Mentorship undoubtedly cultivates careers, but hospital medicine groups face unique challenges in formalizing the process.
First, hospital medicine is a young specialty, with a large proportion of academic hospitalists holding the rank of clinical instructor or assistant professor, said Ethan U. Cumbler, MD, FACP, a professor of medicine and associate director of the hospital medicine division at the University of Colorado School of Medicine in Aurora. “There's not that many senior professors of medicine to go around to mentor a very large group of junior faculty,” he said.
Another challenge is that, rather than focusing on the basic science of other medical specialties, hospital medicine deals with broader areas: innovation, quality improvement (QI), patient care, and clinical education, said Dr. Cumbler. “One of the things that those basic science researchers have spent decades developing is a more formal structure for mentorship in order to allow people to be successful in obtaining federally funded grants,” he said. “We're creating our own structure.”
Indeed, despite these challenges, hospital medicine leaders have successfully built their own iterations of formal mentorship programs, from relatively traditional systems to new twists on such cornerstones as visiting professorships and networking.
Finding what works
During a session at Hospital Medicine 2017 in May, hospital medicine group leaders offered specific examples of how they made mentorship a part of faculty development at their institutions.
About 120 hospitalists (both academic and nonacademic) across three sites participate in the mentorship program at the Duke University Health System in North Carolina, said ACP Member David Gallagher, MD, chief of the hospital medicine service and associate chief medical officer.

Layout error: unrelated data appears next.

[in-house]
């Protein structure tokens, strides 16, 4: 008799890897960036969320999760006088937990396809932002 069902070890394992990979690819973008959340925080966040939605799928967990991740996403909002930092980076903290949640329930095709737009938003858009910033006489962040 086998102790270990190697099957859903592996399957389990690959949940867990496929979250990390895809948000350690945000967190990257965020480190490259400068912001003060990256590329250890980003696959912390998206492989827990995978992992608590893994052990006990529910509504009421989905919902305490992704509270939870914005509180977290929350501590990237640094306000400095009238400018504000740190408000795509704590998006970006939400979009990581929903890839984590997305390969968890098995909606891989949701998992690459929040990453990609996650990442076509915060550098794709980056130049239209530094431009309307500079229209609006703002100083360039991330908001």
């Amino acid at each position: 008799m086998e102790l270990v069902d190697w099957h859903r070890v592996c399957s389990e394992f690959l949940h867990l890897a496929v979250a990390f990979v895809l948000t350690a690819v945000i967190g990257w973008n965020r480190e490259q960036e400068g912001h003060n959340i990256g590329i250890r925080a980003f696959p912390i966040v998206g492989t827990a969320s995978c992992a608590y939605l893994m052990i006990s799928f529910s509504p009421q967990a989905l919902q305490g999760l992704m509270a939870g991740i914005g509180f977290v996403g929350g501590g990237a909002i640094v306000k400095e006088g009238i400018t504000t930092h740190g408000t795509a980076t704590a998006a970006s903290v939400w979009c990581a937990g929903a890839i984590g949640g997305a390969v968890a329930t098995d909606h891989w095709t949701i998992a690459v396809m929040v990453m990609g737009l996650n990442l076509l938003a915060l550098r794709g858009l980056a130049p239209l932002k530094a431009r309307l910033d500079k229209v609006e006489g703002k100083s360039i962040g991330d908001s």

The program consists of an initiation phase, where mentoring relationships are assigned, and a cultivation phase, where pairs meet regularly, Dr. Gallagher said. To assign relationships, program administrators email all new hires to ask about their interests and what they are seeking guidance on, from clinical education to living in the area. After assignment, pairs meet about three to five times per year, with the mentor reviewing the mentee's career goals, strengths, and opportunities, using the institution's relevant educational materials.
The program kicked off in 2009, and Duke's Professional Development Institute helped the division set up a working platform and provided administrative support, Dr. Gallagher explained. “Those folks are vital for this. They help with monitoring the meetings that are occurring. . . . Setting the next meeting is absolutely key; otherwise, it'll never happen,” he said. If a pair fails to meet for about six months, he or the medical director will reach out to see if the relationship is working out and, if it isn't, assign a new mentor.
Prior to the program's initiation, the hospital medicine group was a clinical service only, and the physicians had very little academic productivity, said Dr. Gallagher. “As the years have gone by, publications, presentations, posters, etc. really increased on a fairly steady basis every year,” from zero in 2009-2010 to 84 in 2015-2016, he said. “Some of this is related to the mentorship program, and much of it is also related to the individuals who joined.”
The University of Texas Health Sciences Center in San Antonio has also grown with a formal mentorship program. At the outset, the 38-member division of general and hospital medicine had only three professors and eight associate professors, said division chief Luci Leykum, MD, MBA, MSc, FACP. Junior physicians weren't shy about taking on leadership roles (e.g., associate program director), but there weren't many senior faculty to provide specific guidance, she said.
So in 2013, the group began the process of creating a faculty development program to build its mentorship capacity and help junior faculty succeed in leadership roles. Dr. Leykum worked with a career coach to create a peer mentoring program, which includes both individual and group activities.